Gigabit Ethernet: Going further than thought possible

April 1, 2001
Premises Networks

In certain situations, network designers can build a system capable of transmitting data over significantly longer fiber lengths than those listed in the Gigabit Ethernet standard.

ERIC LEICHTER, Corning Cable Systems

The push is on for transmitting data at higher speeds in premises systems. Many of these networks are currently being built or upgraded to support a need for increased bandwidth. With higher data rates, system operators are naturally concerned about the ability of the physical layer to support their networks.

To demonstrate how typical connectors and several cabled multimode-fiber types would fit into a Gigabit Ethernet (GbE) system, Corning Cable Systems conducted testing in conjunction with Anixter, a large telecommunications equipment distributor. At the Anixter Levels Laboratory, transceivers were used to send data at GbE speeds over cabled optical-fiber links terminated with MT-RJ connectors. GbE systems (1000Base-T) are designed to run at speeds that are 100 times faster than standard Ethernet (10Base-T) and 10 times faster than Fast Ethernet (100Base-T) systems.

The MT-RJ connector is the most common small-form-factor (SFF) connector type placed in today's private-network systems. The "Optical Fiber Cabling Components Standard" (TIA/EIA-568B.3) allows for SFF connectors as well as SC duplex connectors. The MT-RJ does not have the years of system use, however, that the widely deployed SC duplex connector has experienced. Although MT-RJ connector performance conforms with the TIA/EIA-568B.3 specified insertion-loss maximum value of 0.75 dB per connector pair, there may be some concern as to how this connector will perform in a system running GbE.

During the testing, data was successfully transmitted at GbE speeds while significantly exceeding the system lengths and link-loss values specified in the IEEE standard, 802.3z, "Carrier Sense Multiple Access with Collision Detection Access Method and Physical Layer Specifications." This standard is commonly referred to as the Gigabit Ethernet standard.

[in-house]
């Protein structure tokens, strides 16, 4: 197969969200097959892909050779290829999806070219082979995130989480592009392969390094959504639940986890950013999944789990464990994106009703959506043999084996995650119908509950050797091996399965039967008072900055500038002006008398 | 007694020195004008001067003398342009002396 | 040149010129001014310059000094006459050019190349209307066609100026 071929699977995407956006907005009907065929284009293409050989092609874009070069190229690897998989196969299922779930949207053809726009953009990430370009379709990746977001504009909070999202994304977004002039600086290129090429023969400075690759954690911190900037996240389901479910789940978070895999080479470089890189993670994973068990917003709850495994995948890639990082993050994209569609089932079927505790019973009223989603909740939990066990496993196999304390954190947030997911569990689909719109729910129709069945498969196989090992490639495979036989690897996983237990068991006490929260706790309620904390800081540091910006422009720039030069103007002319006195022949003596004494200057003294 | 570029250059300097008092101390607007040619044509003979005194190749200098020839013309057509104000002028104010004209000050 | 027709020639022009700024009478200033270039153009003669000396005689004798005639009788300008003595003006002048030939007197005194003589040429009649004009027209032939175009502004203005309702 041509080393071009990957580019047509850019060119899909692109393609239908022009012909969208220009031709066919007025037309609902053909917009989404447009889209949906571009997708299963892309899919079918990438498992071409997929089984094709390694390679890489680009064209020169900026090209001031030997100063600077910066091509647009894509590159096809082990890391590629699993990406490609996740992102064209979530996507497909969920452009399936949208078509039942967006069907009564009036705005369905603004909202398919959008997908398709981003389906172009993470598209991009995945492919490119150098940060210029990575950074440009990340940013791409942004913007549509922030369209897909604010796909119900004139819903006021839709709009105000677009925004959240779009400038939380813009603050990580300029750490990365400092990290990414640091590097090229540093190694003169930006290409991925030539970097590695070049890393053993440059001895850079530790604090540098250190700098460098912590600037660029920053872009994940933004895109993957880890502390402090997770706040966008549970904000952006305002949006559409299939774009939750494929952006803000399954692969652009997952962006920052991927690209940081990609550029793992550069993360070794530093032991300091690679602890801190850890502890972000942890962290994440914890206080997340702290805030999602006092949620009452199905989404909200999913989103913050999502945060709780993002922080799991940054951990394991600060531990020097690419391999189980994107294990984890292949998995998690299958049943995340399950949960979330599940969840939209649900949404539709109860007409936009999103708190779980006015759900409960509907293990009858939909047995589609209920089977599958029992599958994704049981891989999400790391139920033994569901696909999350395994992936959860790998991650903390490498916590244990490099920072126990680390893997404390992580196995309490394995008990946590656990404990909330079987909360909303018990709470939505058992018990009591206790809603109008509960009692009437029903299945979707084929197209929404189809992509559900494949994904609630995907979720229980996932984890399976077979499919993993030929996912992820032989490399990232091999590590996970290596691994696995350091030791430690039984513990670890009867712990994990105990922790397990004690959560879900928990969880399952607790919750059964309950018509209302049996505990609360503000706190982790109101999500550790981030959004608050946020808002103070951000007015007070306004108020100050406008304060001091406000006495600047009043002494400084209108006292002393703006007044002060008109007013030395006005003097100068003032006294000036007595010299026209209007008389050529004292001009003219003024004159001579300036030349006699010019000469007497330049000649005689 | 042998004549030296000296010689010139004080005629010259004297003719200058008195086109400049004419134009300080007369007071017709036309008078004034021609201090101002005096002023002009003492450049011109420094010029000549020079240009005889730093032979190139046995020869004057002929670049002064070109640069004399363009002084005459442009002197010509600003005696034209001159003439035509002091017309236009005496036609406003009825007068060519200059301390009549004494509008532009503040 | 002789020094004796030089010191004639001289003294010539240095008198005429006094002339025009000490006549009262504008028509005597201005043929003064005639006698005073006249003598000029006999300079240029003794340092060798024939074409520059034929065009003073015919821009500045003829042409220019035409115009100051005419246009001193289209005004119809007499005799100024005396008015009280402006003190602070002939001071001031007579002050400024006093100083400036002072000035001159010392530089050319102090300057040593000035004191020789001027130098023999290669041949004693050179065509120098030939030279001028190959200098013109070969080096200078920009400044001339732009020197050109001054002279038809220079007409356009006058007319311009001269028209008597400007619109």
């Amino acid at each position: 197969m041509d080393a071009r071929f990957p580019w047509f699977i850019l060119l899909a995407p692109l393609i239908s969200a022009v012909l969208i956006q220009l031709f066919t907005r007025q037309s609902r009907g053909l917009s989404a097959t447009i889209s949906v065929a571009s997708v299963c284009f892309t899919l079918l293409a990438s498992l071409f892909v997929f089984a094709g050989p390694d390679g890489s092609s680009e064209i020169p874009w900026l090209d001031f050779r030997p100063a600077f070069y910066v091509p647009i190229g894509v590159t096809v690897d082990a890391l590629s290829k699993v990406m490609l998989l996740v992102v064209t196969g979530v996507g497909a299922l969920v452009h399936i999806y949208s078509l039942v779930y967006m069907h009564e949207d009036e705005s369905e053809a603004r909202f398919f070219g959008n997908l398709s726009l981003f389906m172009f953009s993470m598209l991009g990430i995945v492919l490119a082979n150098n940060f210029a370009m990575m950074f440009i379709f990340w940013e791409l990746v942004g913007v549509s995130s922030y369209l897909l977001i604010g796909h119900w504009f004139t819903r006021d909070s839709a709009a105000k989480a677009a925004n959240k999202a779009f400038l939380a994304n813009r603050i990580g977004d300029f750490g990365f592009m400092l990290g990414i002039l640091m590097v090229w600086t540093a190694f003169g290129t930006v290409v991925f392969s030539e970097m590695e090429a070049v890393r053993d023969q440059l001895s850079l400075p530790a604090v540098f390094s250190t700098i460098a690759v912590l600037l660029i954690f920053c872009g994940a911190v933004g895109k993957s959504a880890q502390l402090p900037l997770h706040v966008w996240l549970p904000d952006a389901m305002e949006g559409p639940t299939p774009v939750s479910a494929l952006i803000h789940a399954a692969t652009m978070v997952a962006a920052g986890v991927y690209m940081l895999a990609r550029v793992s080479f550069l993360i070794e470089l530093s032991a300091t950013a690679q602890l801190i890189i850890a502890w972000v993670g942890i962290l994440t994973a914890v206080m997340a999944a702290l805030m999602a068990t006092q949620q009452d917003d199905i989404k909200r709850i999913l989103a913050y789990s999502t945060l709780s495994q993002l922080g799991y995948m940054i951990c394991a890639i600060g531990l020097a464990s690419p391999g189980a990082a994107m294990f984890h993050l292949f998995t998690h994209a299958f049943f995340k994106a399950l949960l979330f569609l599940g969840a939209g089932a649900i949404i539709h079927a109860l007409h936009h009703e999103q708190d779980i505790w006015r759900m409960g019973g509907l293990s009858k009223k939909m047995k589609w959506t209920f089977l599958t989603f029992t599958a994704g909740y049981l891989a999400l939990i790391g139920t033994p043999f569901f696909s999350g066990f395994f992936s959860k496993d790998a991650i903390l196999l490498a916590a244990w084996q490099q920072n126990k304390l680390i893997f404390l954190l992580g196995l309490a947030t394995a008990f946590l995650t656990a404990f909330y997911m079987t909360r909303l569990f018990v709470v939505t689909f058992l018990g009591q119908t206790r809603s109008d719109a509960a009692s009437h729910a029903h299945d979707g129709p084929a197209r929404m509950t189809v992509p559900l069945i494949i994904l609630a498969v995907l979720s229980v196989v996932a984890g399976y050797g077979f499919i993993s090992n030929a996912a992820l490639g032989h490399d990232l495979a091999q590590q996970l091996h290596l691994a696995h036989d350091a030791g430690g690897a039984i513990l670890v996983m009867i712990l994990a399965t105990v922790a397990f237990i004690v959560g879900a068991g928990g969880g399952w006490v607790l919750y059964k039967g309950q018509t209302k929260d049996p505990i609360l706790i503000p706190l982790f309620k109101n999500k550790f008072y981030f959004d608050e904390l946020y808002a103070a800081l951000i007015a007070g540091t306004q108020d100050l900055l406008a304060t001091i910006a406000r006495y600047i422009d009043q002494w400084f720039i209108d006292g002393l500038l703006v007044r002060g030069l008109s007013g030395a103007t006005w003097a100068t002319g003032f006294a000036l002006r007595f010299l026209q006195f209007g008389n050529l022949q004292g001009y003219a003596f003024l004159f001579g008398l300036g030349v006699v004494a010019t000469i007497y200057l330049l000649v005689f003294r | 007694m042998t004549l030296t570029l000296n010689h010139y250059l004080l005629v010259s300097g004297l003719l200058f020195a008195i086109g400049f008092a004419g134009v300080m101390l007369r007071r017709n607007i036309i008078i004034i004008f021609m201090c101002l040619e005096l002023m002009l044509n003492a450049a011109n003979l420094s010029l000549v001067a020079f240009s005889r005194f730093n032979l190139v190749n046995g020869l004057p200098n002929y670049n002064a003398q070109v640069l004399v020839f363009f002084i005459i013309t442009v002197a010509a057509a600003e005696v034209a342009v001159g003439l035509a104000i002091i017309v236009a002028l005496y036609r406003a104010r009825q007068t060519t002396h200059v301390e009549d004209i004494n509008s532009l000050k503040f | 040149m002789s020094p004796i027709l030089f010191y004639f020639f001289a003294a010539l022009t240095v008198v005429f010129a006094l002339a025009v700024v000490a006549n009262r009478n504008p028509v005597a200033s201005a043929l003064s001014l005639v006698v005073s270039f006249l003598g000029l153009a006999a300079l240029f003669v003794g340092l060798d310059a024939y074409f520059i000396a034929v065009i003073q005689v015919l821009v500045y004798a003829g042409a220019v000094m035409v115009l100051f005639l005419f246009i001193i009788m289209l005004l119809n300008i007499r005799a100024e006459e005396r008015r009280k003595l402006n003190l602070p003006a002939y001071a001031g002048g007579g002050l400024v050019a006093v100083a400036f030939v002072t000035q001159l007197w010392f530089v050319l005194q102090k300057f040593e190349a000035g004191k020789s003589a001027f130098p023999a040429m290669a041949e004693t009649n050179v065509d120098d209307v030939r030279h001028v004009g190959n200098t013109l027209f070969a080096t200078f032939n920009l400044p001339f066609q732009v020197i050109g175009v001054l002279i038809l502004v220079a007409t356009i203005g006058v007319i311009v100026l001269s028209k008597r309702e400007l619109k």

A transceiver generated the data frames and measured the throughput. The data was transmitted through a switch, which was a typical example of equipment used in a LAN system and within the specifications outlined by the IEEE 802.3z standard. These units incorporated GbE cards using vertical-cavity surface-emitting laser (VCSEL) technology.

Data frames were transmitted and tested at the short wavelength, 850 nm. Test data was sent out over a range of frame sizes. The criterion for passing the test was 100% data received at each frame size. Any performance of less than 100% indicated lost data and would have been considered a failure during this testing. As an optical receive parameter, the Gigabit Ethernet standard recommends a bit-error rate of less than one part in 1012.

As shown in Table 1, IEEE 802.3z specifies the acceptable length of each optical-fiber link. If the system link does not exceed the specified length or insertion loss, the system will be able to successfully support GbE speeds. These values for length and insertion loss are specified independent of connector type.

Exceeding these distance values does not automatically indicate that a system will fail at gigabit speeds. These values are merely fail-safe numbers derived using the worst-case scenarios of the GbE model. The IEEE 802.3z states, "a transceiver that exceeds the operational range requirement while meeting all other optical specifications is considered compliant." It allows for higher grades of fiber and variations in the end electronics to translate into successful transmission over longer distances.

Link lengths longer than those specified in Table 1 would be unusual in a typical intrabuilding link. Exceeding these distances is more likely to happen in a campus environment-going from one building to another. Operating GbE at these longer distances would seem to necessitate the need for singlemode fiber. Multimode fiber, however, may also be a viable solution. To demonstrate this point, testing was conducted for links well beyond the lengths specified by IEEE 802.3z.

The cables under test incorporated one of two types of fiber: 62.5/125-micron multimode fiber that has a manufacturer specification for GbE operation up to 300 m at 850 nm when deployed in accordance with IEEE 802.3z or 50/125-micron multimode fiber that is specified for Gigabit Ethernet operation up to 600 m. The interconnect cables containing the fibers used in these links were taken from standard stock and not selected for high performance within their grade. Table 2 shows a sampling of these tests.

Note that the data does not represent maximum system lengths for each fiber type. Due to the cable lengths available for this experiment, it was not practical to determine exact failure points. The goal of these tests was merely to show that in some situations, such as using high-grade fiber, a system could be built that is capable of transmitting data over significantly longer lengths than those listed in the standard.

Along with the varying lengths of each link, there was also a variance of link loss and number of connector pairs. The 50-micron multimode-fiber link that was able to transmit data over the length of 2,160 meters contained two connector pairs and had link attenuation of 6.4 dB and 6.9 dB for fibers 1 and 2, while the 1,400-meter link contained 13 connector pairs and had link losses of 6.8 and 6.7 dB.